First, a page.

Citizen Science 101: How Anyone Can Contribute to Scientific Research and Development

A citizen scientist is someone who is not a trained or professional scientist but helps to conduct and contribute to scientific research. Citizen scientists can offer hypotheses, design experiments independently or as part of a larger group, collect and report scientific data, analyze the results, and offer solutions to problems. Through citizen science projects, anyone can help to make scientific breakthroughs happen.

Citizen scientists have made some major contributions to scientific research. For example, William Herschel was a citizen scientist who discovered Uranus in 1781. His sister, Caroline, was also a citizen scientist who focused on astronomy, and she became the first woman to discover a comet. She also discovered three nebulae. Anna Atkins was a citizen botanist, an avid photographer, and the first person to publish a book that included photographs. One of her biggest scientific accomplishments was her botanical reference book, British Algae: Cyanotype Impressions. And Mary Anning was a citizen scientist and amateur paleontologist who discovered marine fossils from the Jurassic period in the cliffs along the English Channel in southwest England. She was largely uncredited during her lifetime, but her life story and findings piqued the interest of the scientific community posthumously. It's not uncommon for citizen scientists to be credited after their death; even Hans Christian Oersted, the scientist who discovered aluminum, wasn't recognized for that achievement until a century later.

Citizen scientists are valuable ambassadors for the scientific community and play a key role in informing and educating the general public about important problems that the scientific community is trying to solve. They spread awareness of problems that impact our global community and help others better understand how a problem could impact them personally. By making science relatable and accessible, citizen scientists help bridge the gap between scientists in the labs and in the field and member of the public who need to be aware of how big-picture problems have real-life implications.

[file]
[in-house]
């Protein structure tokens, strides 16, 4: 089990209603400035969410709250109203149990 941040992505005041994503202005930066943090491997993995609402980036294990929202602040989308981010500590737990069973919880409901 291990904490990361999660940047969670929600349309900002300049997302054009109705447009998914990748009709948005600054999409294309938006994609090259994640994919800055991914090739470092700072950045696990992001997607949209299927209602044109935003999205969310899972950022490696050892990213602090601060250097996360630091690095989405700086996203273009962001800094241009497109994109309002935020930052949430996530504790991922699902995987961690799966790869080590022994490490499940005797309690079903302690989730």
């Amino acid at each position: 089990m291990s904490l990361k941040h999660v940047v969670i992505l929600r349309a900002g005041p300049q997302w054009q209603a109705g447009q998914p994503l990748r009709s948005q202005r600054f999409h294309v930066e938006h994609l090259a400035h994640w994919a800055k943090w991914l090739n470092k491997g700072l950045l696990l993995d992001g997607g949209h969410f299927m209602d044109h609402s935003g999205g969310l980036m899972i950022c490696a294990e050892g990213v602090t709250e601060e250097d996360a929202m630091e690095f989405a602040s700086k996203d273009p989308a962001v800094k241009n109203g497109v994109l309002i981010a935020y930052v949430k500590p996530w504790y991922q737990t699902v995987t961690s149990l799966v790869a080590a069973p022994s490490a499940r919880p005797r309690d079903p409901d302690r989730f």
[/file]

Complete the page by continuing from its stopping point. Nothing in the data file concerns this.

There's no age requirement for who can be a citizen scientist. Whether you're an adult, a teenager, or a little kid, you can help contribute to scientific research and spread awareness of causes that are important to you.

Citizen scientists are invaluable to the scientific community because the work of scientists requires a lot of data. By partnering with citizen scientists all over the world, scientists can access more and more varied data to include in their research. The more data that is gathered, the better informed the research will be.

Many citizen scientists feel called to become involved in voluntary scientific research as a way to popularize science and help the general public to gain a better understanding of some of the serious problems that could be lessened with global support and effort. Understanding how problems in the scientific community impact everyday life can help people feel more invested in and committed to making small, personal changes.

Promoting scientific research as a citizen scientist also offers a great opportunity to get out and explore nature. Getting into the field and interacting with professional scientists and researchers is also a great way to make connections, which can be valuable if scientific work is something you are interested in as a profession. Fieldwork offers practical learning experiences that can better prepare students of all skill levels and interests for future career opportunities.

To become a citizen scientist, research the opportunities out there and find one that interests you. Many different websites, organizations, and government agencies offer ways that citizen scientists can lend a hand with research studies. Once you've decided on a scientific problem that speaks to you, connect with an organization that can provide the information and resources you need to contribute your time and talents.

Image (above) by Mark Mags from Pixabay